As many of you who read my musings regularly know, my boys are now teens. The older is fifteen, the younger thirteen. On almost any given day you’ll find as few as one and as many as seven of his friends in my home. During Christmas vacation, nine of them dropped in for an early afternoon ‘breakfast.’ One had come in from another state for the holiday, and was staying with a cousin where a total of eleven kids were hanging out for the week. (Two of those guys didn’t want to leave their video games. Off track as usual—sorry! Point is, I get to know these kids, and they start feeling like my own.)

As a mom, I often ask myself Am I raising them right? From the day my guys were born, my biggest struggle has always been finding a balance between disciplining them vs. being controlling. Just maybe, I’m starting to see the fruits of all these years of (frequently) agonizing over which one I am in any given situation that calls for me—or hubby—to step in and exercise parental authority.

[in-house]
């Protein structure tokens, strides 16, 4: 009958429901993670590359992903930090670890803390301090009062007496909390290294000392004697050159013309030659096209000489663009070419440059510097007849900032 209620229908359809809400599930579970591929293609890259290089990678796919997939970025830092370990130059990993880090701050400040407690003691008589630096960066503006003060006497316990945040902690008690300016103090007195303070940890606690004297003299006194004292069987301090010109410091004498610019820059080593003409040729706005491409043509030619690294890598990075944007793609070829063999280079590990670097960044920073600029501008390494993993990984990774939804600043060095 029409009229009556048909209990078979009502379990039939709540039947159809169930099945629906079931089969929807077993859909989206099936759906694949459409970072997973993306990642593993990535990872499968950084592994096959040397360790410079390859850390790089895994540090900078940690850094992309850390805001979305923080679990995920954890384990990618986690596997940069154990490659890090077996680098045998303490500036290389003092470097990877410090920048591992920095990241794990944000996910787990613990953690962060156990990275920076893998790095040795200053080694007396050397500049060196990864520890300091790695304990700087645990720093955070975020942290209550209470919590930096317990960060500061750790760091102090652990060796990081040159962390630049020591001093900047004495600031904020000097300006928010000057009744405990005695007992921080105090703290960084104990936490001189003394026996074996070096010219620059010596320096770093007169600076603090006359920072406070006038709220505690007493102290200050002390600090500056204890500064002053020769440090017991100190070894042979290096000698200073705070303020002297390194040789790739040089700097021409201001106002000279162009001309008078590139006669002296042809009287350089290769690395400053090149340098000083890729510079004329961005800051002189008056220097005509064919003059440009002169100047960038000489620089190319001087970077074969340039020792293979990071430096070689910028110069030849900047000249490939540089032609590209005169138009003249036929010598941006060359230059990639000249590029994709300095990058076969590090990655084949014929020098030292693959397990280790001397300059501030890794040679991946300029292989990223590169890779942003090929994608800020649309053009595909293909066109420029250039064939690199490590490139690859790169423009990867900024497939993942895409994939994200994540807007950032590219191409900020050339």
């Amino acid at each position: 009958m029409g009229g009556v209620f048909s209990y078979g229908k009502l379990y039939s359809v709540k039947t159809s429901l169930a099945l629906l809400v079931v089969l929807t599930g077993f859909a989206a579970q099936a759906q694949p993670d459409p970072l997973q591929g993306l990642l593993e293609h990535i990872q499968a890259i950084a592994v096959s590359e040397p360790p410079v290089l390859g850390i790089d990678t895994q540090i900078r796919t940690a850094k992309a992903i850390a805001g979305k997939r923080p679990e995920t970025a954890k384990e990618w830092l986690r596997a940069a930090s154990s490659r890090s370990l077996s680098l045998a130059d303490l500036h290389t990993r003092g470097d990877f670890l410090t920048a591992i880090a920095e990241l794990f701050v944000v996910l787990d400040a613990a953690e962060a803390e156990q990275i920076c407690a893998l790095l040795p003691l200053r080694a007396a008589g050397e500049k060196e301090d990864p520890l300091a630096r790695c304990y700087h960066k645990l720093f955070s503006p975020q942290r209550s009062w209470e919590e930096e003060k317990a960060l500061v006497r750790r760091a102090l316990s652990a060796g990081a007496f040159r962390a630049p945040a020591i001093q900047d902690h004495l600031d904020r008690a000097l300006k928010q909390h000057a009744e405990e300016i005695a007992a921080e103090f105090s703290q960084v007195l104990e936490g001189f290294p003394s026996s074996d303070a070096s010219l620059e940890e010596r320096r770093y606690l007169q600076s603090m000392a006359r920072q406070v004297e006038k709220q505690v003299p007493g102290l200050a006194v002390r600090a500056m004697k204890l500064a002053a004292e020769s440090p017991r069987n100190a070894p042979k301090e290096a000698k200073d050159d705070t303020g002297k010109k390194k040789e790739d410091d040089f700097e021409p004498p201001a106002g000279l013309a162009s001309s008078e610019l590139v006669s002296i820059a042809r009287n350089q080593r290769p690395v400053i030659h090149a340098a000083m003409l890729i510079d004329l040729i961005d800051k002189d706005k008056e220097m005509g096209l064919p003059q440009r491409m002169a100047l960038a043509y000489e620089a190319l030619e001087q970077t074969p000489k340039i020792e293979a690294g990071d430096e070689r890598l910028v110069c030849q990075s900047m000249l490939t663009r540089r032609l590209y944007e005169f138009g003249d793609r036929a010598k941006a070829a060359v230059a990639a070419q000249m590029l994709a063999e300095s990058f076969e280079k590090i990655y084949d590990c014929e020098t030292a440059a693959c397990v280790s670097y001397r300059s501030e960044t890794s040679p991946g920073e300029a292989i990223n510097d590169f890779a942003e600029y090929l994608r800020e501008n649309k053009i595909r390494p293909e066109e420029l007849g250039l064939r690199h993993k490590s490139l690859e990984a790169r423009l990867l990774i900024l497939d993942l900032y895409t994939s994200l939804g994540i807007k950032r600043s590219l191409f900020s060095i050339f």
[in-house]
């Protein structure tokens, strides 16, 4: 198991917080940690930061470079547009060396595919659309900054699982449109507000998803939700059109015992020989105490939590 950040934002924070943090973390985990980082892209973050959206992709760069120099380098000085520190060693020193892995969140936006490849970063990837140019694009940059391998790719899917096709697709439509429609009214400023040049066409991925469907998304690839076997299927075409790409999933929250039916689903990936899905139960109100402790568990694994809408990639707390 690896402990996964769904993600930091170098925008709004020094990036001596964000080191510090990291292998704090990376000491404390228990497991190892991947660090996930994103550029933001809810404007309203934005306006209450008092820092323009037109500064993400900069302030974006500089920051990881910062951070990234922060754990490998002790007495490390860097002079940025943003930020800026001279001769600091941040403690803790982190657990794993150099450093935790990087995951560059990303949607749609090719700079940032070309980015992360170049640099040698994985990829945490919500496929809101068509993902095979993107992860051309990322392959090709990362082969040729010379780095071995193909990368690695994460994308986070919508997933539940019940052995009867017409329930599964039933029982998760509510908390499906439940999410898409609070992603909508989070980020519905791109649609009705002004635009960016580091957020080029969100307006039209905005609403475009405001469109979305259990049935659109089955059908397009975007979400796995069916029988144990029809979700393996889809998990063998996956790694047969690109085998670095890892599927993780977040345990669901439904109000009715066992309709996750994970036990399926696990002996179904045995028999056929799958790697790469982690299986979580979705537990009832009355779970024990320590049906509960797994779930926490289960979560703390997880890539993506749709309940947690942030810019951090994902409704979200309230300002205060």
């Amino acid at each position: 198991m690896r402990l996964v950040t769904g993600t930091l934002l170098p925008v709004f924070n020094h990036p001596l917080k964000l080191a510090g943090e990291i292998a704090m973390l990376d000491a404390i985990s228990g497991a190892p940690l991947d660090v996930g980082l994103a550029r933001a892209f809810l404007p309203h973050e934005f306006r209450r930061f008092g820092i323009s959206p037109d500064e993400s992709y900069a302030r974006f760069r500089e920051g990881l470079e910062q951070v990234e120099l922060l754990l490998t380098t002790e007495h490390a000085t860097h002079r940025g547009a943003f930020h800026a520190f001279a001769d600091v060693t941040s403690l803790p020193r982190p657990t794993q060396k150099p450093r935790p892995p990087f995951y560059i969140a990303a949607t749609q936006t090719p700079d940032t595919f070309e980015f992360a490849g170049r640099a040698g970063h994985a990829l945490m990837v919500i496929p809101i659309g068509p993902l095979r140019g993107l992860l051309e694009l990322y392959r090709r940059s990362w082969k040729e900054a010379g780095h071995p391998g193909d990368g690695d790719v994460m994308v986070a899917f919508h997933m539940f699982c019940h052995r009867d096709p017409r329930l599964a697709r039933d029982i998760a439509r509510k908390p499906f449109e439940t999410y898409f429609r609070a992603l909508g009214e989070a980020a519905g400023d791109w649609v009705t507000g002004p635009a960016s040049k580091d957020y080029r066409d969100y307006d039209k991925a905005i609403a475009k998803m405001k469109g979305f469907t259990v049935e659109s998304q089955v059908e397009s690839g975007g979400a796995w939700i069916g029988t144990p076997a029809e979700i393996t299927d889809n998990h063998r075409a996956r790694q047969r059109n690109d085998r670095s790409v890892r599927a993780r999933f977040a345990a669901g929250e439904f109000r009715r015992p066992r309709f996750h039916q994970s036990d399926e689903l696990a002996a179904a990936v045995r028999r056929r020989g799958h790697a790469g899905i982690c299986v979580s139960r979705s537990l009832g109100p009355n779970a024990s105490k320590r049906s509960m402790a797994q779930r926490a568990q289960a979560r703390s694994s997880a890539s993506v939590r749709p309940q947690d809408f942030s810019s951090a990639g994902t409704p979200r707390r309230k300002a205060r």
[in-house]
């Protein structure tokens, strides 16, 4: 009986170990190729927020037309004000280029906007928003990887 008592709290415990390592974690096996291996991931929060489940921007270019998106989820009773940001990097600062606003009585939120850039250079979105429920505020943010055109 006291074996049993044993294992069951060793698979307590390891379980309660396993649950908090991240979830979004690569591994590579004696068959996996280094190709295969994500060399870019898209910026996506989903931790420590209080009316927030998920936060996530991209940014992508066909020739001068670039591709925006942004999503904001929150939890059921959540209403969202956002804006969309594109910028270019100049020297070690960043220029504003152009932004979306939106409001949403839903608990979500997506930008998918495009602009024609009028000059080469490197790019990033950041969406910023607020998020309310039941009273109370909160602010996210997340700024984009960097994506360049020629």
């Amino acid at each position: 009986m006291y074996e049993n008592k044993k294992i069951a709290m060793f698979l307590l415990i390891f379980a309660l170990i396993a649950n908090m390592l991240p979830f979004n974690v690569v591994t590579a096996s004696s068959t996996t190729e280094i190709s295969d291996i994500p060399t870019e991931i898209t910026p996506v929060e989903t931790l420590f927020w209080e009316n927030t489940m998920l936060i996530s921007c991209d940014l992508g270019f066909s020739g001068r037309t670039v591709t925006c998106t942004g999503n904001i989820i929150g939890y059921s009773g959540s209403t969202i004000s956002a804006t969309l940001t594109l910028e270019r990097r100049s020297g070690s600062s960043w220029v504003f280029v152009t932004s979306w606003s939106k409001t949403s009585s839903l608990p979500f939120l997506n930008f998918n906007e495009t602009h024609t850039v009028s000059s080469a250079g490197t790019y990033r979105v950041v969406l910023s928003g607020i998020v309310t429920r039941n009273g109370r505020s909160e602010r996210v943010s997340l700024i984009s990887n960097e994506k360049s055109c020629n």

Please bear with me through this disjointed trip, set to be delivered in a minuimum of five posts. (I know I get long-winded. Being someone who gets excited when I happen onto a short post elsewhere, I’m trying to do the same in my own blog home. And yes, seems I’ve fallen short again…)

Let’s start with definitions.

According to Dictionary.com, discipline has several definitions; among those training, punishment and instruction to a disciple (i.e., student).

Control, on the other hand, is to exercise restraint or direction over; dominate; command. (This one can give me the heebie-jeebies when I see it in action, or how its negative effects can manifest themselves.)

Real-life story illustration: On the Saturday before Christmas, we’d just gotten home around 8:30 PM from a get together at my sister’s-in-law. Within the hour, I’m hearing kids’ voices outside calling out to my older son. I figured they were coming from another friend’s, who lives three doors down from me. They came in for a minute then headed back out.

One of the girls often complains about how strict her parents are, especially her father. After they left, hubby asked if that particular dad knew his daughter was out walking around at that hour. I had no clue.